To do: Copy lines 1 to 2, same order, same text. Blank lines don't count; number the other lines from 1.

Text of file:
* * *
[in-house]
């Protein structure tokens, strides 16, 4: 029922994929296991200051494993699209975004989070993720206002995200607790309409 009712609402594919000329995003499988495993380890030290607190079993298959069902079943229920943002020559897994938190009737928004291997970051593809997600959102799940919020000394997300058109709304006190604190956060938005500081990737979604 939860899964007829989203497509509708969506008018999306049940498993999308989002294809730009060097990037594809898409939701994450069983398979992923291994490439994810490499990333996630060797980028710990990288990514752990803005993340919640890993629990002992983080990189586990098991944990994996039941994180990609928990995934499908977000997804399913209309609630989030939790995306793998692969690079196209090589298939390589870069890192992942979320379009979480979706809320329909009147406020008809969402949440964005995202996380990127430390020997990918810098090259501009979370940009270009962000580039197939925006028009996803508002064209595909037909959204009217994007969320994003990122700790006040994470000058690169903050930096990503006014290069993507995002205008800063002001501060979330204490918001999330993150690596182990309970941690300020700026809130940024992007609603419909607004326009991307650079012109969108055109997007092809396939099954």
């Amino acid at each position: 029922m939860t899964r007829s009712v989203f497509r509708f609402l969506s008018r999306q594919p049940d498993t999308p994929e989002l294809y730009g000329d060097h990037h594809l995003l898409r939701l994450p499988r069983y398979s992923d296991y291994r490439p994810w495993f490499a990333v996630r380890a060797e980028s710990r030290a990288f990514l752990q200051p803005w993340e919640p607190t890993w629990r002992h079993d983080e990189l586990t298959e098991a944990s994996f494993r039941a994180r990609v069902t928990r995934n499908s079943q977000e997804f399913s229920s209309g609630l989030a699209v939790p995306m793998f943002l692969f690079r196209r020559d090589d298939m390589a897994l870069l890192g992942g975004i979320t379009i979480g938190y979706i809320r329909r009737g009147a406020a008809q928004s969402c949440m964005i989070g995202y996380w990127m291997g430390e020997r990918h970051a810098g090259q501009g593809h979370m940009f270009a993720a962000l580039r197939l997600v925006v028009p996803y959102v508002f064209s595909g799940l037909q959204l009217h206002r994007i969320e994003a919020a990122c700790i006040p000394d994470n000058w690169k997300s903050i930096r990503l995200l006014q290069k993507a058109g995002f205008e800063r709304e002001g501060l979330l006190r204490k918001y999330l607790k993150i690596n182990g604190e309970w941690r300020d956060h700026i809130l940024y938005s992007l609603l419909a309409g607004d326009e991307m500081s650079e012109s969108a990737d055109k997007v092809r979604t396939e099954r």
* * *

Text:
[in-house]
């Protein structure tokens, strides 16, 4: 029922994929296991200051494993699209975004989070993720206002995200607790309409 009712609402594919000329995003499988495993380890030290607190079993298959069902079943229920943002020559897994938190009737928004291997970051593809997600959102799940919020000394997300058109709304006190604190956060938005500081990737979604 939860899964007829989203497509509708969506008018999306049940498993999308989002294809730009060097990037594809898409939701994450069983398979992923291994490439994810490499990333996630060797980028710990990288990514752990803005993340919640890993629990002992983080990189586990098991944990994996039941994180990609928990995934499908977000997804399913209309609630989030939790995306793998692969690079196209090589298939390589870069890192992942979320379009979480979706809320329909009147406020008809969402949440964005995202996380990127430390020997990918810098090259501009979370940009270009962000580039197939925006028009996803508002064209595909037909959204009217994007969320994003990122700790006040994470000058690169903050930096990503006014290069993507995002205008800063002001501060979330204490918001999330993150690596182990309970941690300020700026809130940024992007609603419909607004326009991307650079012109969108055109997007092809396939099954």